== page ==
Of 4,006 patients with the requisite data for both outcomes, 1,534 (38%) developed albuminuria, 1,132 (28%) developed renal impairment, and 557 (14%) developed both conditions. Of the 1,534 patients who developed albuminuria, 977 (64%) did not develop renal impairment during the study, 372 (24%) developed renal impairment subsequent to developing albuminuria, and 12% developed renal impairment before developing albuminuria. Of the 1,132 patients who developed renal impairment, 575 (51%) did not develop albuminuria during the study, 185 (16%) developed albuminuria subsequent to developing renal impairment, and 33% developed albuminuria before developing renal impairment.

Microalbuminuria.

In univariate models (Table 2), Indian-Asian ethnicity (HR 1.60), smoking history (1.28), urinary albumin (1.009), waist circumference (1.017), systolic blood pressure (1.17), diastolic blood pressure (1.24), history of hypertension (1.49), FPG (1.07), A1C (1.08), plasma triglycerides (1.13), white cell count (1.07), and previous CVD (1.58) were associated with increased risk of development of microalbuminuria (P < 0.01), whereas HOMA %S (0.97) was associated with a decreased risk. In multivariate models (Table 3), Indian-Asian ethnicity (HR 2.02) systolic blood pressure (1.15), plasma triglycerides (1.09), urinary albumin (1.004), white cell count (1.06), A1C (1.08) waist circumference (1.01), previous retinopathy (1.25), previous CVD (1.46), smoking history (1.20), and male sex (1.18) were independently associated with development of microalbuminuria.

Macroalbuminuria.

In univariate models (Table 2), urinary albumin (HR 1.010), plasma creatinine (1.010), waist circumference (1.021), systolic blood pressure (1.18), history of hypertension (1.74), FPG (1.08), total cholesterol (1.20), plasma triglycerides (1.19), white cell count (1.07), and previous CVD (1.64) were associated with development of macroalbuminuria (P < 0.01). In multivariate models (Table 3), urinary albumin (HR 1.009), plasma creatinine (1.087), waist circumference (1.016), systolic blood pressure (1.15), A1C (1.10), LDL cholesterol (1.17), and plasma triglycerides (1.15) were independently associated, whereas white cell count, smoking history, and previous retinopathy were no longer significant.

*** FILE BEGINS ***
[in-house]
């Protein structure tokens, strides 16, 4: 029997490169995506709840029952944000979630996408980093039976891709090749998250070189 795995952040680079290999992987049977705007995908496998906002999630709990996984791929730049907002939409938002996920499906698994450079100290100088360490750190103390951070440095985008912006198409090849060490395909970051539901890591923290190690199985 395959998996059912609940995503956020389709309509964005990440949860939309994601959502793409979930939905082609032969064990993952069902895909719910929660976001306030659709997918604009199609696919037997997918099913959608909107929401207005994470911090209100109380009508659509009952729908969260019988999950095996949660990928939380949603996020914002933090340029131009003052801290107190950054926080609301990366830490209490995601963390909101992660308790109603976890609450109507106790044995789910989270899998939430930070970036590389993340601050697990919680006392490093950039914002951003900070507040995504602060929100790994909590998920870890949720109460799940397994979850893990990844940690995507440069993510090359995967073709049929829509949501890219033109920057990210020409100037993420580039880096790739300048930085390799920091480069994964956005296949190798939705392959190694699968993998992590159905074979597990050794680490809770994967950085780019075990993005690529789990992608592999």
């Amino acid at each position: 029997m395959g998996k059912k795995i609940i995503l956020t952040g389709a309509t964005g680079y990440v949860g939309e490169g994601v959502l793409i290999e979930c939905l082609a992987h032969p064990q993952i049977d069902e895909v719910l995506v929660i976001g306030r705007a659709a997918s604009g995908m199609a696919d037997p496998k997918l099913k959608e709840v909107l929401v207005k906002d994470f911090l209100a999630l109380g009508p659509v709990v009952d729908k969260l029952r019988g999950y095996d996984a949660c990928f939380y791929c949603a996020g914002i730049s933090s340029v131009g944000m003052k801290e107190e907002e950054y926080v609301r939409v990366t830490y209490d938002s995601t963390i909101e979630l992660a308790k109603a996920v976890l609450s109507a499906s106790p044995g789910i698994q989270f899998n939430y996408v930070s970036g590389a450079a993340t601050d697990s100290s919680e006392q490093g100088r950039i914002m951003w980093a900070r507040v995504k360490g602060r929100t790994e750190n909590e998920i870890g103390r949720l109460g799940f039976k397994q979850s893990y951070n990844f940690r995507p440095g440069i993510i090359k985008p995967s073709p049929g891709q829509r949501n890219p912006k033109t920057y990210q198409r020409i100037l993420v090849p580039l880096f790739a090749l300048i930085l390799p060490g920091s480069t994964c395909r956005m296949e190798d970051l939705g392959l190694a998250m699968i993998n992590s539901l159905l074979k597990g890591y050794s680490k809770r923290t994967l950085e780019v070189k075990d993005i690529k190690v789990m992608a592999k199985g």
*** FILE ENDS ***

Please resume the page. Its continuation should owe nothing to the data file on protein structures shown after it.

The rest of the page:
Reduced creatinine clearance.

In univariate models (Table 2), age at diagnosis (HR 2.07), height (1.07), urinary albumin (1.003), plasma creatinine (1.18), systolic blood pressure (1.20), diastolic blood pressure (1.07), history of hypertension (1.90), FPG (1.02), A1C (1.05), HOMA %S (1.02), total cholesterol (1.20), LDL cholesterol (1.22), HDL cholesterol (1.85), previous retinopathy (1.38), previous neuropathy (1.36), and previous CVD (1.71) were associated with an increased risk of development of reduced creatinine clearance (P < 0.01). Male sex (HR 0.53), Indian-Asian ethnicity (0.76), waist circumference (0.96), weight (0.76), and HOMA %B (0.97) were independently associated with reduced risk of development of reduced creatinine clearance. In multivariate models (Table 3), baseline plasma creatinine (HR 1.34), systolic blood pressure (1.11), age at diagnosis (2.15), height (1.05), Indian-Asian ethnicity (1.93), ever smoking (1.25), previous retinopathy (1.26), and urinary albumin (1.009) were independently associated with increased risk of development of reduced creatinine clearance (Table 3). Male sex (HR 0.55) and waist circumference (0.95) were independently associated with reduced risk of development of reduced creatinine clearance.

Doubling of plasma creatinine.

In univariate models (Table 2), urinary albumin (HR 1.008), systolic blood pressure (1.36), diastolic blood pressure (1.80), and history of hypertension (3.09) were associated with an increased risk of doubling of plasma creatinine (P < 0.01). The only factors independently associated with doubling of plasma creatinine were systolic blood pressure (HR 1.38) and previous sensory neuropathy (1.79), with HDL cholesterol (2.78) significant at P < 0.05.

DISCUSSION

This report shows that over a median of 15 years after diagnosis of type 2 diabetes, 38% of UKPDS participants developed albuminuria and 29% developed renal impairment. Importantly, a substantial proportion of patients developed one outcome but not the other. Whereas systolic blood pressure, Indian-Asian ethnicity, urinary albumin excretion, and plasma creatinine were risk factors for both albuminuria and renal impairment, other risk factors for these two outcomes were distinct. These findings are consistent with the concept that albuminuria and renal impairment may not necessarily reflect the same underlying pathology in type 2 diabetes.

The finding that nearly 40% of UKPDS patients developed albuminuria during >20 years after the diagnosis of type 2 diabetes is comparable to previous data from the Wisconsin Epidemiologic Study of Diabetic Retinopathy (WESDR) (14). In the WESDR, by 15 years after the diagnosis of diabetes, 45.2% of participants had developed albuminuria. Although confirming the high risk of albuminuria in patients with type 2 diabetes, this analysis also demonstrates a high incidence (29%) of renal impairment in this patient population. A significant degree of discordance between development of albuminuria and renal impairment is apparent. Of those patients who developed renal impairment, 61% did not have albuminuria beforehand and 39% never developed albuminuria during the study. Of the patients that developed albuminuria, only 24% subsequently developed renal impairment during the study. These data thus do not support the classical paradigm of albuminuria always preceding renal impairment in the progression of diabetic kidney disease.